Lowland snow is a real possibility this weekend; intermittent pass closures expected

We could see some lowland snow -- if precipitation arrives during the coldest hours this weekend.

The Cascades were already getting dumped on Friday morning. In fact, eastbound lanes of I-90 over Snoqualmie Pass closed around 7:00 a.m. Click here for the latest traffic updates.

Q13 News Meteorologist Tim Joyce has a detailed breakdown of this active weather weekend:

THIS MORNING: We’re soggy out there– and we will be for most of the day. Temps are in the 40s– but when you factor in the wind it feels like it’s in the mid 30s on exposed skin. A jacket with a hood will help you take on your Friday. WINTER WEATHER ADVISORY for the Cascades until 7pm. There are restrictions getting over the passes– check to see if you’ll need traction tires or chains before you go.

THIS EVENING: We get a break from the steady rain with cloudy skies and chance of showers. Overnight the rain will come back. Lows in the mid to upper 30s.

SATURDAY: Really soggy. Rain will be heavy at times and breezy to windy conditions as well. Expect the WINTER STORM WATCH to be upgraded to a WINTER STORM WARNING with 7-14″ of new snow expected. Travel will be difficult over the passes– and with the winds, expect possible intermittent closures.

Track rain and snow with Q13 Interactive Radar

 This is the trickiest part of the forecast as a low pressure system drops down from the north. Right now the forecast models put it right along the coast– which would deliver some a quick blast of snow to areas around Puget Sound. But, if the low strays a bit further off shore the 50 degree ocean moderates the air mass and we see rain. If the path of the low meanders further inland the low will keep the cold temperatures– but wont pull all that much moisture off the ocean. So, that’s a long way of saying “too soon to tell”. You’ll want to pay close attention to the forecast for the weekend.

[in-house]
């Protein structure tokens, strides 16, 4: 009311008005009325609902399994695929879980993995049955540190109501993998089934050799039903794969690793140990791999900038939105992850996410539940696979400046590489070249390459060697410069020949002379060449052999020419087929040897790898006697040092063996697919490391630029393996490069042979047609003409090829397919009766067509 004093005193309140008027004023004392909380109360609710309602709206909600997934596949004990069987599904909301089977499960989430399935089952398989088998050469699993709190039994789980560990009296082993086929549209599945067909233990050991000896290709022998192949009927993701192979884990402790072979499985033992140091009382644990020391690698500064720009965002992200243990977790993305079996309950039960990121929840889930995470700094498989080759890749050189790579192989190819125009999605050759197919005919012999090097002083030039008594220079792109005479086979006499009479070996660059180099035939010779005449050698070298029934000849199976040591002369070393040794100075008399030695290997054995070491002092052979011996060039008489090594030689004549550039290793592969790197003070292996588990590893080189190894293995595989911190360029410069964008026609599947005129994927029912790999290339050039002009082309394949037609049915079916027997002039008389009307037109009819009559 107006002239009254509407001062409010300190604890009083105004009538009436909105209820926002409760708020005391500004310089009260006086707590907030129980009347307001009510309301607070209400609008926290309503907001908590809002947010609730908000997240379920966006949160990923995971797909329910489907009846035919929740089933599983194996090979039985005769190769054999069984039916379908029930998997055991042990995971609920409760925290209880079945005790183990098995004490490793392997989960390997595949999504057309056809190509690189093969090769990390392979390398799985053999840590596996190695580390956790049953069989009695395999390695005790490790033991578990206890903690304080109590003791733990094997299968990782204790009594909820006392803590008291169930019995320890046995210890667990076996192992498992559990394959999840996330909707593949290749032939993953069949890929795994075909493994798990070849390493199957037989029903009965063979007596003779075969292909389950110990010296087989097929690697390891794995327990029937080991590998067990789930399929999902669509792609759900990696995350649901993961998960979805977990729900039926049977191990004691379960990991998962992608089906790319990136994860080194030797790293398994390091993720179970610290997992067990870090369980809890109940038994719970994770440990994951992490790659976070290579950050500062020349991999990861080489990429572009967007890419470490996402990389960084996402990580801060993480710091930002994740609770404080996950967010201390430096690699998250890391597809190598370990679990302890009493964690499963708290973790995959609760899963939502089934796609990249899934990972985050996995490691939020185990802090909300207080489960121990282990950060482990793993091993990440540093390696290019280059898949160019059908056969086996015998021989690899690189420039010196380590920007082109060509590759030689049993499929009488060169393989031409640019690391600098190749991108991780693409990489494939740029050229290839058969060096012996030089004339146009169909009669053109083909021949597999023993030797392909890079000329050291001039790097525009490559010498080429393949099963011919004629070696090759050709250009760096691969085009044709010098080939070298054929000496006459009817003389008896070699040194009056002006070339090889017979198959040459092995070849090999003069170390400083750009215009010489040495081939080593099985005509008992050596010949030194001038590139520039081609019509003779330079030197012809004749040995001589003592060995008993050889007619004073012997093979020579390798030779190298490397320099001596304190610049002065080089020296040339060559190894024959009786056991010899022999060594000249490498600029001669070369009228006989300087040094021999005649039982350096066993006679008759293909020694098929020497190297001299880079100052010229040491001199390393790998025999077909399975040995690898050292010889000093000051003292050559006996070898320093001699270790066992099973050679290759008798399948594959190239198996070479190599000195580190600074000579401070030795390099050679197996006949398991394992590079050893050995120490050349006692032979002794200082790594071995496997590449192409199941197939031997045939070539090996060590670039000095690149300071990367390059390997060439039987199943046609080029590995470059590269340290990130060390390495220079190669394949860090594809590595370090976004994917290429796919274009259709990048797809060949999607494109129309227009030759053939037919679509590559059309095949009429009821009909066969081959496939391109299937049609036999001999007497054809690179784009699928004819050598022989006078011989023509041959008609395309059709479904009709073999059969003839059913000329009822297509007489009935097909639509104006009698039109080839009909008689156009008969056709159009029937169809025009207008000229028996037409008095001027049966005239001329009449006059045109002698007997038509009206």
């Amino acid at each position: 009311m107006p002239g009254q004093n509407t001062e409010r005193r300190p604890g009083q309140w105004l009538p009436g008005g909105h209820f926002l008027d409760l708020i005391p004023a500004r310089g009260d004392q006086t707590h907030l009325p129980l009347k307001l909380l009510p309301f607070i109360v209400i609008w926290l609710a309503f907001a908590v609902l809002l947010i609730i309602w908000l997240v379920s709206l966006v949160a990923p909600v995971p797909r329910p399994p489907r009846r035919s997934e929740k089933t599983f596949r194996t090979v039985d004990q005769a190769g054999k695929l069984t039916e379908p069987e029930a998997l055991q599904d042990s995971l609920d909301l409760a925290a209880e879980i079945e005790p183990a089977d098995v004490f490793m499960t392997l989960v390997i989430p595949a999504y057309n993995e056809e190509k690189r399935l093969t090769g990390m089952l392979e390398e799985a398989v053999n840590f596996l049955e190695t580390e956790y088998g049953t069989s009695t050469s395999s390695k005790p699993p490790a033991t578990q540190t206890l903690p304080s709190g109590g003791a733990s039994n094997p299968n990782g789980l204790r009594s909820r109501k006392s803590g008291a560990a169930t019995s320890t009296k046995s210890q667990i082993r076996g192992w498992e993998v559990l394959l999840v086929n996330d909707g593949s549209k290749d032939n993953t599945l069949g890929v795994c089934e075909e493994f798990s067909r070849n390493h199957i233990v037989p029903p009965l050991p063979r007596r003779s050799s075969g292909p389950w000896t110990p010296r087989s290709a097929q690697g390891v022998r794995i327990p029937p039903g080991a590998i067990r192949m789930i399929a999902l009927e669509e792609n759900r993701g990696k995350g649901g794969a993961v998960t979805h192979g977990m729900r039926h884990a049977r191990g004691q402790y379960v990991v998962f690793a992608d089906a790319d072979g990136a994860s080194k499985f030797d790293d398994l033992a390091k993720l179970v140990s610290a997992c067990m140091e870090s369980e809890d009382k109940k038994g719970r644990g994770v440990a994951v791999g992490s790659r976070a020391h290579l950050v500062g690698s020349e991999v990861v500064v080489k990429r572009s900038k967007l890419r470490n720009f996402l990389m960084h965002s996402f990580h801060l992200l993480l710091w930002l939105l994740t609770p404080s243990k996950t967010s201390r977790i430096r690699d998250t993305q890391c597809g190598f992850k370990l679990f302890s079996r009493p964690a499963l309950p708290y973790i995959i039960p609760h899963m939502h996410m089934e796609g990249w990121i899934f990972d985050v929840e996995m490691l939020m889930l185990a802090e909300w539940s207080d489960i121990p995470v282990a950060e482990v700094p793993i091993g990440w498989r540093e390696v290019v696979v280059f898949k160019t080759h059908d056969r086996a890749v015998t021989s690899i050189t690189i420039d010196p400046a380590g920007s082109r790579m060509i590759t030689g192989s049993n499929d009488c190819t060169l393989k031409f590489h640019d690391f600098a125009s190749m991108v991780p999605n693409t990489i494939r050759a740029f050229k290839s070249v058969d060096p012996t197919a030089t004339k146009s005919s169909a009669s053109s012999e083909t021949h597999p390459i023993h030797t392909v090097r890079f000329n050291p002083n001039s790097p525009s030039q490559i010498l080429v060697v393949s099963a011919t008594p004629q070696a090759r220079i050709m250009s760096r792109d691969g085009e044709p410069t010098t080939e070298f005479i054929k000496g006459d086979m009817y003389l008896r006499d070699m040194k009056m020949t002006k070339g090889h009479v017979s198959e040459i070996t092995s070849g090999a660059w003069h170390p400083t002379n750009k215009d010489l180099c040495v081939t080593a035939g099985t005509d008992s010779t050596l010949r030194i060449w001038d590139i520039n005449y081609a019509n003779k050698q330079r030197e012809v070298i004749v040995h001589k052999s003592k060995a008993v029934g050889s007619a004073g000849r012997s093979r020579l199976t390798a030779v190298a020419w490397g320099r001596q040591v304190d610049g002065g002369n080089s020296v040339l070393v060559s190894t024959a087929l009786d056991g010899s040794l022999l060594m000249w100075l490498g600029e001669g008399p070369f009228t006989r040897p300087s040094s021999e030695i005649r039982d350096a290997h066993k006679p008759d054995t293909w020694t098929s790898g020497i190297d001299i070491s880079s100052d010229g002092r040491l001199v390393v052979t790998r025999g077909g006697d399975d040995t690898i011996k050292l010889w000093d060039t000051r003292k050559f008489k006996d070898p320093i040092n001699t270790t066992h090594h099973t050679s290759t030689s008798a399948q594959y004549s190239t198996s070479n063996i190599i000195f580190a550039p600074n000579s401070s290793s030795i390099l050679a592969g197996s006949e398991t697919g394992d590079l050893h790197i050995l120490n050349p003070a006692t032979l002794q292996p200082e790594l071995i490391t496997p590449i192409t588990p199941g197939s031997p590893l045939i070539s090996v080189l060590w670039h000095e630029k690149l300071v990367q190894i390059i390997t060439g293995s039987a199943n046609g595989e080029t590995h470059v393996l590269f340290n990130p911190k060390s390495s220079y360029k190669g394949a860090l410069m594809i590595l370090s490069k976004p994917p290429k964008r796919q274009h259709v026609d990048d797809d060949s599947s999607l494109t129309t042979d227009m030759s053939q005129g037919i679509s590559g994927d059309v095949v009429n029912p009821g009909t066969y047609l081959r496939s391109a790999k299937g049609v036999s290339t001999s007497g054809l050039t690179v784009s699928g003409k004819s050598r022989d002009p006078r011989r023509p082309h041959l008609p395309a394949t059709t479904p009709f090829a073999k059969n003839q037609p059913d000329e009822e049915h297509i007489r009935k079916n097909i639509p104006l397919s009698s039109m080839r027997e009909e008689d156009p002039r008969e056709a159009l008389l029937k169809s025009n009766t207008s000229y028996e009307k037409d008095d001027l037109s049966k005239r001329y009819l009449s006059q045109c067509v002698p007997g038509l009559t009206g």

No matter what happens on Sunday during the day, we get an arctic blast that afternoon/evening. Temps overnight will drop to our coldest so far this winter with lows in the 20s and wind chills could be in the teens. Areas that are wet will certainly freeze overnight– and if there’s fog it will be freezing fog which creates the most dangerous condition on roads we have around here: black ice.

NEXT WEEK: We’ll be in this dry & cold mode for most of the week. That will mean some nice sunshine– but it will be cold with high struggling to reach 40 on Monday and Tuesday. We’ll slowly warm up a few degrees each day. I think by Thursday we’ll finally be above freezing in the morning.

Tim Joyce, Q13 Meteorologist